Looking back, it is entirely obvious to me that once I realised I needed childcare to work effectively (no more babies bouncing in the corner of my office!), I also realised I could outsource some of the more boring bits of parenting.
But neither au pairs nor nurseries did the job as well as I could have done if I’d had nothing better to do with my day. Which, obviously, I did. And this is probably also the reason all my children were still incontinent during the night well into their fourth year of childhood. I think I might be in the minority though, as I delegated the jobs voluntarily. Meanwhile, most of the other working mums I knew fought fiercely to be as present for their little ones’ every stage of development as they could.
Not I, of course. But I believe that has something to do with having four to teethe, wean and potty train.
I remember my French mother-in-law expressing thinly veiled horror when she discovered how behind they were. Apparently, Gallic babies are plonked on a potty the moment they emerge from the birth canal. She kept telling me to refuse the children fluids from lunchtime and get them into pants tout de suite!
Naturellement, this helpful advice was pointedly directed at me, even though, at the time, my husband Keith was between jobs and seemingly spending most of his days on a golf course. Would it have occurred to him to pick up the potty-training baton? Don’t be ridiculous.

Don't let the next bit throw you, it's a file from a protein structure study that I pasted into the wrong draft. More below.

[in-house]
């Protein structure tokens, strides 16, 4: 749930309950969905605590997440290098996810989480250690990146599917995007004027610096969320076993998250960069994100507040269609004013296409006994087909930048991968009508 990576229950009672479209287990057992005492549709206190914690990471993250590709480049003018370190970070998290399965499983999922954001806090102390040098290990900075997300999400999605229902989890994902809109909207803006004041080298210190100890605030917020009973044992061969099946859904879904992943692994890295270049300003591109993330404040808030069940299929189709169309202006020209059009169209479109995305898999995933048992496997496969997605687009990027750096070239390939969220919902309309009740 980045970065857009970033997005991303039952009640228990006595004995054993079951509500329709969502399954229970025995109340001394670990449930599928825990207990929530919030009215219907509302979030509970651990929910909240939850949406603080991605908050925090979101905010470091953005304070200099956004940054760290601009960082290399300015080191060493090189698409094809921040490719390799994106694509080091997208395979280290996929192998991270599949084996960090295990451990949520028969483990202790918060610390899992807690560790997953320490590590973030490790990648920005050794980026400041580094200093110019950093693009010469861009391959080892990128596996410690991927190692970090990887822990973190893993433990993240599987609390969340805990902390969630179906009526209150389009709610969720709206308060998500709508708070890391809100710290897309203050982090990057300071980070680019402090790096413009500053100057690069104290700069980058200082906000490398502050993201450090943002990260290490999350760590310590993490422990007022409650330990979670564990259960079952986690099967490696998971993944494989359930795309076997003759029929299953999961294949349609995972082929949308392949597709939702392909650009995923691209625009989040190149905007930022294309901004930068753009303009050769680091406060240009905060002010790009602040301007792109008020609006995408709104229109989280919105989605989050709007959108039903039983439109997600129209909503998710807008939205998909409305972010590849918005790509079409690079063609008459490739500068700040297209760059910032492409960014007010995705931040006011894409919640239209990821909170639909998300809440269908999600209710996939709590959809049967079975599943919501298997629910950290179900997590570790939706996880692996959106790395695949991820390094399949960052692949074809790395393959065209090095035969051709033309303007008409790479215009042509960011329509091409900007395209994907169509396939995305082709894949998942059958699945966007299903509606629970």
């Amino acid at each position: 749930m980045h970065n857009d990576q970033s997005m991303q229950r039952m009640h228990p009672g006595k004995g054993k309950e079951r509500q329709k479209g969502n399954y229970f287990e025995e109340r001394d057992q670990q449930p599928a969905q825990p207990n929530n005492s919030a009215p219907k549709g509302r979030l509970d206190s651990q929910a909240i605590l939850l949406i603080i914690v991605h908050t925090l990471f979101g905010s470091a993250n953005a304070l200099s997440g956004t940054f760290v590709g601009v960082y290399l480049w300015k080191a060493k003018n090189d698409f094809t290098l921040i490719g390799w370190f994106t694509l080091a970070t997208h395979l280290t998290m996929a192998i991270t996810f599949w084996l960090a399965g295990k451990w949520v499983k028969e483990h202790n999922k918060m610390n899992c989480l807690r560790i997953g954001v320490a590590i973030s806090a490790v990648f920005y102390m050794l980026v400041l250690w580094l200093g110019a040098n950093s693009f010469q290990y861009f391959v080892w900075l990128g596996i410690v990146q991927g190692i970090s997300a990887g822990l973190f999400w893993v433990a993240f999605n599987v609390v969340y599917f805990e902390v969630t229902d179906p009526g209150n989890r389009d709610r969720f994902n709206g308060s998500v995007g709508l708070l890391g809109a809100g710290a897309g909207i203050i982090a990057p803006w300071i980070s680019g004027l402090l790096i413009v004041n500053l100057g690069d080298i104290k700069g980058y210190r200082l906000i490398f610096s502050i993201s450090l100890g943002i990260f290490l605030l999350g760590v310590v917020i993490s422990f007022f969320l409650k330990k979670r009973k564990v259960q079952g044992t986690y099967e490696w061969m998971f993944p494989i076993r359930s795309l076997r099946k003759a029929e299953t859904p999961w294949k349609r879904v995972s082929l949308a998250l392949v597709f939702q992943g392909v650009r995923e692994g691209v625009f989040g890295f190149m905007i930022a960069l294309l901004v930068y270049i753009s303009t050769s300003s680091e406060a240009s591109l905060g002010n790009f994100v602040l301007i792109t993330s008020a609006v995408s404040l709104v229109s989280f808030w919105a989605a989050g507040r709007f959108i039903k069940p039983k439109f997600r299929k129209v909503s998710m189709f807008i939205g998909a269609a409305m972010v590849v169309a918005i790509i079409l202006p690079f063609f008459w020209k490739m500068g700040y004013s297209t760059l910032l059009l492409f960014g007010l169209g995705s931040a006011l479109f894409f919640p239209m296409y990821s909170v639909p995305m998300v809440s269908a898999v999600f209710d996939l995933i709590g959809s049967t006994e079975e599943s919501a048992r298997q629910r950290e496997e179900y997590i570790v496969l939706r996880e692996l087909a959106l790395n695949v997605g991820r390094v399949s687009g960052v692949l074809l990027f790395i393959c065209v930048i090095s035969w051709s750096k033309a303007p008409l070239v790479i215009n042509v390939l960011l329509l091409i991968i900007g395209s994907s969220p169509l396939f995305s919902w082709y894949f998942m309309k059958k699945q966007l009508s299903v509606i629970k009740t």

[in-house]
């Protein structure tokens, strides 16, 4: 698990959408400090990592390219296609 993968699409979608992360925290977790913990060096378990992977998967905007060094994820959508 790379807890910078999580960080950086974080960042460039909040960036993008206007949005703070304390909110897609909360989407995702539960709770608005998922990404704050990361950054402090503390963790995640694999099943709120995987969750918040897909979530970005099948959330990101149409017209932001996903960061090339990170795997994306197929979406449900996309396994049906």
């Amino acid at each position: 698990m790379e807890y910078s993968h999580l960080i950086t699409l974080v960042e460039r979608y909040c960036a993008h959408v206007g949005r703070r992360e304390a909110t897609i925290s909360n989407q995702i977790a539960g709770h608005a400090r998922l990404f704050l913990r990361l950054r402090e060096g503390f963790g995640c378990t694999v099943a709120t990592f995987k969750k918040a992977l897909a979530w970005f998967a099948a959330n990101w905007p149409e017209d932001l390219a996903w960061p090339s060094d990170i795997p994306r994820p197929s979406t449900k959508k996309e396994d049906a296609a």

My husband Keith was between jobs and seemingly spending most of his days on a golf course. Would it have occurred to him to pick up the potty-training baton? Don’t be ridiculous (file photo)
I’m utterly convinced that as two working parents with demanding careers during our children’s early years, we would be divorced by now had it not been for getting outside help.
As mothers with careers all too painfully know, we women can work if we want but boy will we pay for it at the end of a long day when the lunchboxes still need to be emptied and the washing machine filled.
For many of us, school comes as a blessed relief because it allows us – by law and general acceptance – to get on with our jobs with far less hassle and expense. There are no complicated childcare arrangements to organise and no guilt to contend with.
Perhaps if I’d been a hands-on mother from the off, spending my days doing nothing more stressful than making things out of Play-Doh, I might have felt differently.
Certainly, I packed off all four of my offspring to school with a spare pair of pants in their rucksack feeling a rush of guilt that none of them were truly prepared for this next big step in their lives.
In particular Dolly who, on the way to school, would suck desperately on her dummy like a death row prisoner having their last fag.
As we arrived, I would try to prise it from her mouth as she begged: ‘One last suck, Mummy,’ before dejectedly leaving it behind in her car seat.
And yes, Miriam, I would sob all the way home. Because that’s the thing about motherhood. None of it is easy.
It’s all one big, complicated, guilt-inducing mess that we’re all just trying our best to navigate without ending up in a loony bin.
My many failings as a mother tore at my heartstrings then, and still do 24 years later as my brood fly the nest still not wholly prepared for the world that awaits them.
But I’ll tell you something for nothing. Drunken nights aside, none of them are wetting their pants today. That’s a success of sorts, isn’t it?